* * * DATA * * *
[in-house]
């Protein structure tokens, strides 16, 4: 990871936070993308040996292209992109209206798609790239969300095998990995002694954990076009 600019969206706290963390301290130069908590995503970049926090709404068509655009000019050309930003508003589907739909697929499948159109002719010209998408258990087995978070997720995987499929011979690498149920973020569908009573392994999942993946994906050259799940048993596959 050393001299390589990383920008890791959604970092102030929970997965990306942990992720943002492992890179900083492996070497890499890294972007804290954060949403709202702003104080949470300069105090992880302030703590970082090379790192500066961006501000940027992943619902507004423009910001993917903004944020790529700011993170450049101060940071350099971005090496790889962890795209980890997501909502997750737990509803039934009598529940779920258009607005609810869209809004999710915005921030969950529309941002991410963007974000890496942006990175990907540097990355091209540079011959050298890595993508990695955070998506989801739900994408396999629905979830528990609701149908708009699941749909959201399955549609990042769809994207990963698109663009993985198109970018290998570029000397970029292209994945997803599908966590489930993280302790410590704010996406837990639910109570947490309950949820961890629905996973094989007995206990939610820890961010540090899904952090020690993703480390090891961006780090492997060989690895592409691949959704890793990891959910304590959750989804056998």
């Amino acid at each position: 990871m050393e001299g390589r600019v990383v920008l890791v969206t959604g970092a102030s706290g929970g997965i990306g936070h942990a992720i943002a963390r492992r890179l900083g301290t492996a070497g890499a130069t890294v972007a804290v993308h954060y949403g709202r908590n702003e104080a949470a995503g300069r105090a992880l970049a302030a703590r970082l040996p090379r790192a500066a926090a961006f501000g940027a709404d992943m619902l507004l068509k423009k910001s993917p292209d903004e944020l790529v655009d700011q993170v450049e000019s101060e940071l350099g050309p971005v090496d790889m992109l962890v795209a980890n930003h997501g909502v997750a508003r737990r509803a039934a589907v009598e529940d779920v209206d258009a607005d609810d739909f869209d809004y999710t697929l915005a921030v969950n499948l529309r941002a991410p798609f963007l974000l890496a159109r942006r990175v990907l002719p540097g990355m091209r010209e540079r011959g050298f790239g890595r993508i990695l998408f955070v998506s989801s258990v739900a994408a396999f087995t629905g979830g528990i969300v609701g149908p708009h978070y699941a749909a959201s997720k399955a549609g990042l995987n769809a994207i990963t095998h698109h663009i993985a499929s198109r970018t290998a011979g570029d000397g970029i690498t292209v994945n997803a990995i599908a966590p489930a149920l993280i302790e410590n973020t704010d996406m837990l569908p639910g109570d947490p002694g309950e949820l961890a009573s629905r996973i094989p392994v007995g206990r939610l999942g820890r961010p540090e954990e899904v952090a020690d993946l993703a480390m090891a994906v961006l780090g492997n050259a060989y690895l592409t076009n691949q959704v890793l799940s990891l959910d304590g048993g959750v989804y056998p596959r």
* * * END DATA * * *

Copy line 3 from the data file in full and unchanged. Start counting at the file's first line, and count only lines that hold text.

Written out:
């Amino acid at each position: 990871m050393e001299g390589r600019v990383v920008l890791v969206t959604g970092a102030s706290g929970g997965i990306g936070h942990a992720i943002a963390r492992r890179l900083g301290t492996a070497g890499a130069t890294v972007a804290v993308h954060y949403g709202r908590n702003e104080a949470a995503g300069r105090a992880l970049a302030a703590r970082l040996p090379r790192a500066a926090a961006f501000g940027a709404d992943m619902l507004l068509k423009k910001s993917p292209d903004e944020l790529v655009d700011q993170v450049e000019s101060e940071l350099g050309p971005v090496d790889m992109l962890v795209a980890n930003h997501g909502v997750a508003r737990r509803a039934a589907v009598e529940d779920v209206d258009a607005d609810d739909f869209d809004y999710t697929l915005a921030v969950n499948l529309r941002a991410p798609f963007l974000l890496a159109r942006r990175v990907l002719p540097g990355m091209r010209e540079r011959g050298f790239g890595r993508i990695l998408f955070v998506s989801s258990v739900a994408a396999f087995t629905g979830g528990i969300v609701g149908p708009h978070y699941a749909a959201s997720k399955a549609g990042l995987n769809a994207i990963t095998h698109h663009i993985a499929s198109r970018t290998a011979g570029d000397g970029i690498t292209v994945n997803a990995i599908a966590p489930a149920l993280i302790e410590n973020t704010d996406m837990l569908p639910g109570d947490p002694g309950e949820l961890a009573s629905r996973i094989p392994v007995g206990r939610l999942g820890r961010p540090e954990e899904v952090a020690d993946l993703a480390m090891a994906v961006l780090g492997n050259a060989y690895l592409t076009n691949q959704v890793l799940s990891l959910d304590g048993g959750v989804y056998p596959r």